In and of itself this might be interesting, but I’d be more interested in then hosting virtual walkabouts with interested experts around the country and world to look at the place in detail and communally work out solutions to problems. There’s nothing stopping these suggested solutions from being virtually modelled via open-source coding and tested out, with local authority staff being able to get involved and share their professional opinions and be part of a crowd-sourced solution to real, practical issues.
The other element of Zynga games which I think we could learn from would be the introduction of a competitive edge. As I said, without this element I’m sure the game would not have captured as much attention as it has; it seems virtual bragging rights are every bit as worth pursuing as those in the ‘real’ world.
Zynga aren’t the only people getting in on the act either; networks such as Foursquare and Chromarama have made the simple and mundane journey of traveling to or being at places into a game which you can ‘win’ at. In the latter, you contribute to the score of your virtual team (who you probably will never meet), whilst the former allows you to check-in and win yourself, by becoming the virtual mayor of a place or unlocking a badge.
This virtual achievement has actually transferred over to the real world through these achievements being rewarded by some companies offering rewards such as discounts for badge holders. Other users also offer advice and recommendations based on your real world location, which could push the user to act in a certain way or visit a certain place.
There must be ways of us getting on this bandwagon. Making a game and offering challenges or rewards for users might not be appropriate for all situations, but for many it could unlock access to a new and untapped percentage of that 65% mentioned above. When it comes to engaging with the public, perhaps offering users virtual points for visiting council run leisure centres or cultural centres might encourage them to return, especially if it then offers them a discount. Tying this to their social media accounts then lets their friends know they are going along, and subtly encourages them to join in the game.
Go further and it could become more interesting. Why not reward actual engagement activity with virtual points? Filled in a survey for us? Here’s 20 points to add to your haul. Gave us some feedback on a web page? Another 10 points are winging their way to you. Attended a council meeting? Surely that’s worth at least a hundred…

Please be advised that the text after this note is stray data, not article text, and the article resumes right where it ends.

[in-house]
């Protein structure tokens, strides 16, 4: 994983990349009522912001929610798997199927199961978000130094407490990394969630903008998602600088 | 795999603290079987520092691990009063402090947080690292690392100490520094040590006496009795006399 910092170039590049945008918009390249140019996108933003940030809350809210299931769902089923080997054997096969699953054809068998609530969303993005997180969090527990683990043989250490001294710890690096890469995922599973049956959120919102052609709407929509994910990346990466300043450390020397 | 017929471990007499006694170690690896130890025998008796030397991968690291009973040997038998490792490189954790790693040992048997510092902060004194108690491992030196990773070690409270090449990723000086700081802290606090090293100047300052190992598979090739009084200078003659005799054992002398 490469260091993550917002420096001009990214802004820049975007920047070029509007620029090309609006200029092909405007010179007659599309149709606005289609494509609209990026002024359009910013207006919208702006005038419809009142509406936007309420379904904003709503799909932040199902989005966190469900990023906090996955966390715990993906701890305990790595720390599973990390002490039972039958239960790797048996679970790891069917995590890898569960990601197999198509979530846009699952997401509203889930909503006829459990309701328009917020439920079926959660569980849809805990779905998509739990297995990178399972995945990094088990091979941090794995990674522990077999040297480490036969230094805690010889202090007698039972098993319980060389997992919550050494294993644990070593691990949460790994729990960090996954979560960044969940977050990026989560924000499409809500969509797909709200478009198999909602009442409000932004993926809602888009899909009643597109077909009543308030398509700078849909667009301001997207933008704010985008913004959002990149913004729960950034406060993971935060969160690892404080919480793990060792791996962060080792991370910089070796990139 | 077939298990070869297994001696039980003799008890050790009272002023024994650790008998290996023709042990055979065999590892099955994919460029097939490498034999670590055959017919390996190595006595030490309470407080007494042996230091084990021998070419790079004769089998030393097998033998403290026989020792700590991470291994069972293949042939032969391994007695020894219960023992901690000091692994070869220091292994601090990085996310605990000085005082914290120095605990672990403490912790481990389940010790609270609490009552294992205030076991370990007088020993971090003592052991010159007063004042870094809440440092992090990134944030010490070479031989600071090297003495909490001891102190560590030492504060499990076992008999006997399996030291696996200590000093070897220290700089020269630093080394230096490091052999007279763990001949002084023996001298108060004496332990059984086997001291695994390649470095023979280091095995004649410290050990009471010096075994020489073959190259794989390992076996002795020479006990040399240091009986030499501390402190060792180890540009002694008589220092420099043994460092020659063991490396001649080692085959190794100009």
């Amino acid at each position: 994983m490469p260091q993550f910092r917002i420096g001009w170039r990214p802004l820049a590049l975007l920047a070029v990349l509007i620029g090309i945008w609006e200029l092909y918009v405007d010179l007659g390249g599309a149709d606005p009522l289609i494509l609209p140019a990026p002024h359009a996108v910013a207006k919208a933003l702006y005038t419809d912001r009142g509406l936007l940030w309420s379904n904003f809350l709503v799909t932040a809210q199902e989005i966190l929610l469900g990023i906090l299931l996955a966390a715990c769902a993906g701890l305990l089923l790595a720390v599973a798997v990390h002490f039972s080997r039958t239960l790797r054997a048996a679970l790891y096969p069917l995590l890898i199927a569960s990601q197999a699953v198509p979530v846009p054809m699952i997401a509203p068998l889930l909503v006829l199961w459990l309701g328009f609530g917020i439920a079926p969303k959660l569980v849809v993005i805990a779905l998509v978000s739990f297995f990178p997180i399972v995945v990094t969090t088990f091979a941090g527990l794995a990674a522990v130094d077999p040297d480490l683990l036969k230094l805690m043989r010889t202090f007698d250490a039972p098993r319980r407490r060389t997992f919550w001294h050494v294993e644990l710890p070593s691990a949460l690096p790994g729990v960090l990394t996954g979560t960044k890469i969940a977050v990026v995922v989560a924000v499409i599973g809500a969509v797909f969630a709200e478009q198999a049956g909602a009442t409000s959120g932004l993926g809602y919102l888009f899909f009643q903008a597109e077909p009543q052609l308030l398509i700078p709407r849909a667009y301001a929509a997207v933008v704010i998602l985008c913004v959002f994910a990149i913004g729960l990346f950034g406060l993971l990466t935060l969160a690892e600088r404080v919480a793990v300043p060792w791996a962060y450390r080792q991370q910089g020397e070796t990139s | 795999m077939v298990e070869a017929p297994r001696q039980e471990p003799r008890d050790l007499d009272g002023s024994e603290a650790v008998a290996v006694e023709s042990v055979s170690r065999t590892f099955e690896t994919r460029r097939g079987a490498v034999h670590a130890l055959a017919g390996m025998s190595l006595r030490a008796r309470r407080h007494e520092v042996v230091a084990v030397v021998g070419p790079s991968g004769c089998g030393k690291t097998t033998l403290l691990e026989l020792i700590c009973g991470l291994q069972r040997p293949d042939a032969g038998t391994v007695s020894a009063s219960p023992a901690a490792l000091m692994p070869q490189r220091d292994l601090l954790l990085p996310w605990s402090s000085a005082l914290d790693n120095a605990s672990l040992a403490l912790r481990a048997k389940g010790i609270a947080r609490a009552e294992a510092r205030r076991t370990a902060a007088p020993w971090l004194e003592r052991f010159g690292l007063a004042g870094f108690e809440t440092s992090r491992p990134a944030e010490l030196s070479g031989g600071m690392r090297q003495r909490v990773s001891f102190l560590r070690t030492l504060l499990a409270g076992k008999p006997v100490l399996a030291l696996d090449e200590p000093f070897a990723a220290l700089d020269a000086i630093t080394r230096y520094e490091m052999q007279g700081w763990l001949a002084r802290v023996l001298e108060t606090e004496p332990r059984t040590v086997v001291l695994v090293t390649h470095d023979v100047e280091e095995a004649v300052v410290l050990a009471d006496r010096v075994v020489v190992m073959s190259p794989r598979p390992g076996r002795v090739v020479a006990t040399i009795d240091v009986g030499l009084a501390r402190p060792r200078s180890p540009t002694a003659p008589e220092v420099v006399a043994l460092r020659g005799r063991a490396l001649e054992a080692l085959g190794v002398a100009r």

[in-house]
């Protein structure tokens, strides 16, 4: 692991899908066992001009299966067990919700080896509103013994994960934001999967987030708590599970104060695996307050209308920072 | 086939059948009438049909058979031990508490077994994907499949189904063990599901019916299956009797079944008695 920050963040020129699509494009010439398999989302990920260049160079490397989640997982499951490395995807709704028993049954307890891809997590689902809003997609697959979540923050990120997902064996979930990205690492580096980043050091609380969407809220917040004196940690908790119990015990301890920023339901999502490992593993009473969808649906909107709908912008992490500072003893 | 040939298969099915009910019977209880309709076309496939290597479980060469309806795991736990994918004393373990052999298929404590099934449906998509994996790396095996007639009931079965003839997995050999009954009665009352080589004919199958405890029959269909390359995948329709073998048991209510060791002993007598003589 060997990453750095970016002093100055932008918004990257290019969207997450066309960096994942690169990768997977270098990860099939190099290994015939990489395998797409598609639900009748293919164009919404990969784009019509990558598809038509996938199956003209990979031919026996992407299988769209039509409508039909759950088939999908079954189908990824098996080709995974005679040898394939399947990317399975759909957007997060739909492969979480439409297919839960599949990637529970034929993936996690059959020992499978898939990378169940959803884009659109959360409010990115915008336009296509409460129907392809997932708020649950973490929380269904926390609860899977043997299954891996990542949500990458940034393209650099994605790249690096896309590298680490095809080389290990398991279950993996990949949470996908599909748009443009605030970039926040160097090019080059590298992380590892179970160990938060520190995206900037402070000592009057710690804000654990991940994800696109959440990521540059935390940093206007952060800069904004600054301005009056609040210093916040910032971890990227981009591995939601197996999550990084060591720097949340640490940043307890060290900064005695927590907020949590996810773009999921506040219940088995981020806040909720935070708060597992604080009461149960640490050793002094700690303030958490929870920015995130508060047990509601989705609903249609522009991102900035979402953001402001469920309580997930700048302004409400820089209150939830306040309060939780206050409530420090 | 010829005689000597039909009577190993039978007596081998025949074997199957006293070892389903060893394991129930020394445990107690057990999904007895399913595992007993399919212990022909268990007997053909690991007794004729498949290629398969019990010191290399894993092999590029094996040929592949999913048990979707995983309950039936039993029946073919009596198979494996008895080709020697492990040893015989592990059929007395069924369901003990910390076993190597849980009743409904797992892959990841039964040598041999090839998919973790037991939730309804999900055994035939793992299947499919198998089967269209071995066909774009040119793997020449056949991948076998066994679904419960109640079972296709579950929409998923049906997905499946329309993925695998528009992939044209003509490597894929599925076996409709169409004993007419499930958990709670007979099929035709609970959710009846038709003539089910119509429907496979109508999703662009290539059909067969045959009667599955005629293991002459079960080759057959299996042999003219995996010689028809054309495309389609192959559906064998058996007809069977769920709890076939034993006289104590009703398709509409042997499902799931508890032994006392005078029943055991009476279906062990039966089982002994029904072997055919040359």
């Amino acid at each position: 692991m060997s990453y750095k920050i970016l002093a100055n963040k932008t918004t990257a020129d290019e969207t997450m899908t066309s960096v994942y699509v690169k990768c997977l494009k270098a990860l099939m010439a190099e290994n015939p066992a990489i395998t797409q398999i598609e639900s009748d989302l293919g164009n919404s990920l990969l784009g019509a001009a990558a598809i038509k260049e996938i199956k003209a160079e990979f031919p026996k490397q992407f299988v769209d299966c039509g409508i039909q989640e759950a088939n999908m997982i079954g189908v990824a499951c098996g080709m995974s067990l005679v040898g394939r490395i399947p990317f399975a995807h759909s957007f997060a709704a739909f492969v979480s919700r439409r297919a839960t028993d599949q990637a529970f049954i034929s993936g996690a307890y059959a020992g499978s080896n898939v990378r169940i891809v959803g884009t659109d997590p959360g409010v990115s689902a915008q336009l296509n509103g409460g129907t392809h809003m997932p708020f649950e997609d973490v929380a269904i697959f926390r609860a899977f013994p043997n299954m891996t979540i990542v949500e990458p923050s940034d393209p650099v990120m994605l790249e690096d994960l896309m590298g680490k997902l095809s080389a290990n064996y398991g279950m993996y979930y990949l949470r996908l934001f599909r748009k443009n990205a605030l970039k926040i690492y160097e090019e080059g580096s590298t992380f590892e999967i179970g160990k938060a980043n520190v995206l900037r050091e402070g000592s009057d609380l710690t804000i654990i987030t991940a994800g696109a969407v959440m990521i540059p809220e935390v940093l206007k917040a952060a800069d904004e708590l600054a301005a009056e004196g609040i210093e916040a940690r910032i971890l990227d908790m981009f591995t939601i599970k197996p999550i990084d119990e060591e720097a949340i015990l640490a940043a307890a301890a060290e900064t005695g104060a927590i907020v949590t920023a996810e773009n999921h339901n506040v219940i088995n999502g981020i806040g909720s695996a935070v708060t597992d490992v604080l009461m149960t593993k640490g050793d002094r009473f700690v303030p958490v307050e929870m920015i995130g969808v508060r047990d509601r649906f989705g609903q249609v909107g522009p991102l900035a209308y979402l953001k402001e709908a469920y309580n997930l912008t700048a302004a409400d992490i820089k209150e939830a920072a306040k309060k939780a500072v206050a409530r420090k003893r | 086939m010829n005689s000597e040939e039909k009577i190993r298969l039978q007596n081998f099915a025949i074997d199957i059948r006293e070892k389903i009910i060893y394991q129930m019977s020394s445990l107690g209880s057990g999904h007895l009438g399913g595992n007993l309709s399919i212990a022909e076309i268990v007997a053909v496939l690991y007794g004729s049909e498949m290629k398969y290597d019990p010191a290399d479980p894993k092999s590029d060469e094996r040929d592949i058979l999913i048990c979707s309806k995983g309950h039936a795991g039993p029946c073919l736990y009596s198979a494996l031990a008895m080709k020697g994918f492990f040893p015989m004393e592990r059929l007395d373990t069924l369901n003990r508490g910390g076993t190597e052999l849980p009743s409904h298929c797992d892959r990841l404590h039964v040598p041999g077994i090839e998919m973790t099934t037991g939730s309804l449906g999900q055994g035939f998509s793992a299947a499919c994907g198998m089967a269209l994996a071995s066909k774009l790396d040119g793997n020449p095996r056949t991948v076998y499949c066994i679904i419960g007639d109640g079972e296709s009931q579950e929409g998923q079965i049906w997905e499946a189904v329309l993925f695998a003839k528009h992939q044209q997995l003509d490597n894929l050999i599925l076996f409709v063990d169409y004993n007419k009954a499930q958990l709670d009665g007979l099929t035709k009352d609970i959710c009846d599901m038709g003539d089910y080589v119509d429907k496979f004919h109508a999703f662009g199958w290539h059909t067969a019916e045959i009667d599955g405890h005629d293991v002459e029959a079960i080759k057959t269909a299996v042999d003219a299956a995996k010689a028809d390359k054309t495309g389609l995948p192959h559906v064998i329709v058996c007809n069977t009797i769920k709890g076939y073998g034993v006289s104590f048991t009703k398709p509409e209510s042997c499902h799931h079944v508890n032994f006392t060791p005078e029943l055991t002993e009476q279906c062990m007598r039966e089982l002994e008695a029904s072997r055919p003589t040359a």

These points then get turned into things they can cash in for their area. Imagine people getting together to volunteer or take part en-masse, knowing that not only are their efforts directly making their area better but which will also open up access to even more resources to improve things further. It might not work for everyone, but is a fun way of encouraging people to take part and again to encourage their friends to take part.
Of course, there’s nothing stopping it being solely open to how we work externally. A little friendly rivalry internally goes a long way towards success, so why not add a few virtual carrots to complement the existing sticks? Succesful projects completed could earn points, positive feedback could do the same; hell, even reducing average staff absence could add points to the pot which could then be used to claim prizes. These needn’t be financially based; I for one would go the extra mile if it meant that I had the chance to claim an extra day or two’s annual leave. For those organisations which use Yammer this could be achieved already through tracking the ‘Thanks’ function, but I’m sure other apps could be developed with this in mind.
Games are seeping into our lives; few are the tv shows without the ability to press the red button, download the interactive app or vote for the winner, you can’t even buy a bar of chocolate without being urged to send a code in to see if you’ve won something. Introducing elements of challenge and games to some of the work we undertake could open up whole vistas of opportunity hitherto unthought of, and perhaps engaging people who never would take part otherwise (and may enjoy the game so much they don’t even care that it’s the council rather than some faceless Californian company behind it).
And if nothing else, it’d make me feel like the days my other half has ‘invested’ in their online games might actually be worthwhile after all.